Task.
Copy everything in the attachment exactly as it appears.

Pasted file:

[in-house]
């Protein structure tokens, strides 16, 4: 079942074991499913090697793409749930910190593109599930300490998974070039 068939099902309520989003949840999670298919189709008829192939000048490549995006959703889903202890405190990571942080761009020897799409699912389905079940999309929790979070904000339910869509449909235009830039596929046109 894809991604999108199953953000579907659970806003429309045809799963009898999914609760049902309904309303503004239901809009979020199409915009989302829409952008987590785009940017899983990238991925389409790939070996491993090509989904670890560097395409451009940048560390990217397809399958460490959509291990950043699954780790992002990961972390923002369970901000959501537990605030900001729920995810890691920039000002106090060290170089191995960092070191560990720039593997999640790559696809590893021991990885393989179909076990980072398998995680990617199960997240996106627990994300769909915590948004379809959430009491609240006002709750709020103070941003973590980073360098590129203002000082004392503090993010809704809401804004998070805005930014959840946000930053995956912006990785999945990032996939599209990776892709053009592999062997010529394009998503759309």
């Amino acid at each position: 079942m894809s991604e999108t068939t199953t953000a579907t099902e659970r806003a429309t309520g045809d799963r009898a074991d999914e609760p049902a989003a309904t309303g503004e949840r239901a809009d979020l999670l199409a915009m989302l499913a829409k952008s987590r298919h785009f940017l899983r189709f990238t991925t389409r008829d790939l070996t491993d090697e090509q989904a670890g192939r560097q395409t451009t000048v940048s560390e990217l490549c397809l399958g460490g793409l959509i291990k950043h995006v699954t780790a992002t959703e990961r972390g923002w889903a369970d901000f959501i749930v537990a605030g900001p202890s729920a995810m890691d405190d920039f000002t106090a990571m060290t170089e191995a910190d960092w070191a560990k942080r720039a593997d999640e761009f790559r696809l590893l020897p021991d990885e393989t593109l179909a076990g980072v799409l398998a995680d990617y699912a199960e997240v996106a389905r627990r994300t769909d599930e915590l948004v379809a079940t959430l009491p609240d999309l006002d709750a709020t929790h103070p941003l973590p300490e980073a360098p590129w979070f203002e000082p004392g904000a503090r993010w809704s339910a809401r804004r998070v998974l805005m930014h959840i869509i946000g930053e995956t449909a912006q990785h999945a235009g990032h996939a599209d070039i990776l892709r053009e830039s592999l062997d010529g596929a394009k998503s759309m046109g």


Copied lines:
[in-house]
């Protein structure tokens, strides 16, 4: 079942074991499913090697793409749930910190593109599930300490998974070039 068939099902309520989003949840999670298919189709008829192939000048490549995006959703889903202890405190990571942080761009020897799409699912389905079940999309929790979070904000339910869509449909235009830039596929046109 894809991604999108199953953000579907659970806003429309045809799963009898999914609760049902309904309303503004239901809009979020199409915009989302829409952008987590785009940017899983990238991925389409790939070996491993090509989904670890560097395409451009940048560390990217397809399958460490959509291990950043699954780790992002990961972390923002369970901000959501537990605030900001729920995810890691920039000002106090060290170089191995960092070191560990720039593997999640790559696809590893021991990885393989179909076990980072398998995680990617199960997240996106627990994300769909915590948004379809959430009491609240006002709750709020103070941003973590980073360098590129203002000082004392503090993010809704809401804004998070805005930014959840946000930053995956912006990785999945990032996939599209990776892709053009592999062997010529394009998503759309």
């Amino acid at each position: 079942m894809s991604e999108t068939t199953t953000a579907t099902e659970r806003a429309t309520g045809d799963r009898a074991d999914e609760p049902a989003a309904t309303g503004e949840r239901a809009d979020l999670l199409a915009m989302l499913a829409k952008s987590r298919h785009f940017l899983r189709f990238t991925t389409r008829d790939l070996t491993d090697e090509q989904a670890g192939r560097q395409t451009t000048v940048s560390e990217l490549c397809l399958g460490g793409l959509i291990k950043h995006v699954t780790a992002t959703e990961r972390g923002w889903a369970d901000f959501i749930v537990a605030g900001p202890s729920a995810m890691d405190d920039f000002t106090a990571m060290t170089e191995a910190d960092w070191a560990k942080r720039a593997d999640e761009f790559r696809l590893l020897p021991d990885e393989t593109l179909a076990g980072v799409l398998a995680d990617y699912a199960e997240v996106a389905r627990r994300t769909d599930e915590l948004v379809a079940t959430l009491p609240d999309l006002d709750a709020t929790h103070p941003l973590p300490e980073a360098p590129w979070f203002e000082p004392g904000a503090r993010w809704s339910a809401r804004r998070v998974l805005m930014h959840i869509i946000g930053e995956t449909a912006q990785h999945a235009g990032h996939a599209d070039i990776l892709r053009e830039s592999l062997d010529g596929a394009k998503s759309m046109g």